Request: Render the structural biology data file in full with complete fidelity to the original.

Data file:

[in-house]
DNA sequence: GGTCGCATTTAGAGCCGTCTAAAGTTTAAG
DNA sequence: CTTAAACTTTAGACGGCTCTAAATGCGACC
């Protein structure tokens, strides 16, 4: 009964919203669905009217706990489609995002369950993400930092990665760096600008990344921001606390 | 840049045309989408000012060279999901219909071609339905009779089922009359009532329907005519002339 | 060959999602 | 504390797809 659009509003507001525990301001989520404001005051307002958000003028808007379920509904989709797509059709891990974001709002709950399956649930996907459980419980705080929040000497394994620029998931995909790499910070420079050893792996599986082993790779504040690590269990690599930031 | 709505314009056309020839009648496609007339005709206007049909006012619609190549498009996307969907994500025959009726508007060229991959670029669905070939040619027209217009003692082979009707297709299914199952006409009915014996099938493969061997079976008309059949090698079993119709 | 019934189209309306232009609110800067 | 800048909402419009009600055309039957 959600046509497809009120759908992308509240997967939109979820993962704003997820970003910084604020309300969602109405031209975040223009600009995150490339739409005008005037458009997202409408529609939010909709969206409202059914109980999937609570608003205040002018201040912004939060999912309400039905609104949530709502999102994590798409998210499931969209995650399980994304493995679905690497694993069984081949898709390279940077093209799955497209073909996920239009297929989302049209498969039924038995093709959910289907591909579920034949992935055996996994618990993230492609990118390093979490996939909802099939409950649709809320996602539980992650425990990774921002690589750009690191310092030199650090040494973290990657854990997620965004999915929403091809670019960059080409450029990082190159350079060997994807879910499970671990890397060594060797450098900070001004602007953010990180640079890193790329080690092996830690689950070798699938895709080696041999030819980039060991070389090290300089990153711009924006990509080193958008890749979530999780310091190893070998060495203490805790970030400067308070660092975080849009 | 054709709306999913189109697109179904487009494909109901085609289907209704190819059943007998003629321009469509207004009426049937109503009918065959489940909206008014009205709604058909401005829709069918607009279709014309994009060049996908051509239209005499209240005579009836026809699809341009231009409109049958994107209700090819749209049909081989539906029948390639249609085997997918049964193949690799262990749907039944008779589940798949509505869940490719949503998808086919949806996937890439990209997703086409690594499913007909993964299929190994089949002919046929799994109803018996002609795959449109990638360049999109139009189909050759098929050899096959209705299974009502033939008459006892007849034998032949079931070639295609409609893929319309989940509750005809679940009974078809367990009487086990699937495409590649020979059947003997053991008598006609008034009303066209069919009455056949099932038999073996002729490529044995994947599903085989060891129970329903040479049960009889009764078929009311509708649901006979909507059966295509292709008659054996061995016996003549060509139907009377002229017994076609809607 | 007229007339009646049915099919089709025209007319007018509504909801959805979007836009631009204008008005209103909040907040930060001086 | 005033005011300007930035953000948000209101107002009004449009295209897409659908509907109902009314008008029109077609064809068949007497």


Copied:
[in-house]
DNA sequence: GGTCGCATTTAGAGCCGTCTAAAGTTTAAG
DNA sequence: CTTAAACTTTAGACGGCTCTAAATGCGACC
């Protein structure tokens, strides 16, 4: 009964919203669905009217706990489609995002369950993400930092990665760096600008990344921001606390 | 840049045309989408000012060279999901219909071609339905009779089922009359009532329907005519002339 | 060959999602 | 504390797809 659009509003507001525990301001989520404001005051307002958000003028808007379920509904989709797509059709891990974001709002709950399956649930996907459980419980705080929040000497394994620029998931995909790499910070420079050893792996599986082993790779504040690590269990690599930031 | 709505314009056309020839009648496609007339005709206007049909006012619609190549498009996307969907994500025959009726508007060229991959670029669905070939040619027209217009003692082979009707297709299914199952006409009915014996099938493969061997079976008309059949090698079993119709 | 019934189209309306232009609110800067 | 800048909402419009009600055309039957 959600046509497809009120759908992308509240997967939109979820993962704003997820970003910084604020309300969602109405031209975040223009600009995150490339739409005008005037458009997202409408529609939010909709969206409202059914109980999937609570608003205040002018201040912004939060999912309400039905609104949530709502999102994590798409998210499931969209995650399980994304493995679905690497694993069984081949898709390279940077093209799955497209073909996920239009297929989302049209498969039924038995093709959910289907591909579920034949992935055996996994618990993230492609990118390093979490996939909802099939409950649709809320996602539980992650425990990774921002690589750009690191310092030199650090040494973290990657854990997620965004999915929403091809670019960059080409450029990082190159350079060997994807879910499970671990890397060594060797450098900070001004602007953010990180640079890193790329080690092996830690689950070798699938895709080696041999030819980039060991070389090290300089990153711009924006990509080193958008890749979530999780310091190893070998060495203490805790970030400067308070660092975080849009 | 054709709306999913189109697109179904487009494909109901085609289907209704190819059943007998003629321009469509207004009426049937109503009918065959489940909206008014009205709604058909401005829709069918607009279709014309994009060049996908051509239209005499209240005579009836026809699809341009231009409109049958994107209700090819749209049909081989539906029948390639249609085997997918049964193949690799262990749907039944008779589940798949509505869940490719949503998808086919949806996937890439990209997703086409690594499913007909993964299929190994089949002919046929799994109803018996002609795959449109990638360049999109139009189909050759098929050899096959209705299974009502033939008459006892007849034998032949079931070639295609409609893929319309989940509750005809679940009974078809367990009487086990699937495409590649020979059947003997053991008598006609008034009303066209069919009455056949099932038999073996002729490529044995994947599903085989060891129970329903040479049960009889009764078929009311509708649901006979909507059966295509292709008659054996061995016996003549060509139907009377002229017994076609809607 | 007229007339009646049915099919089709025209007319007018509504909801959805979007836009631009204008008005209103909040907040930060001086 | 005033005011300007930035953000948000209101107002009004449009295209897409659908509907109902009314008008029109077609064809068949007497």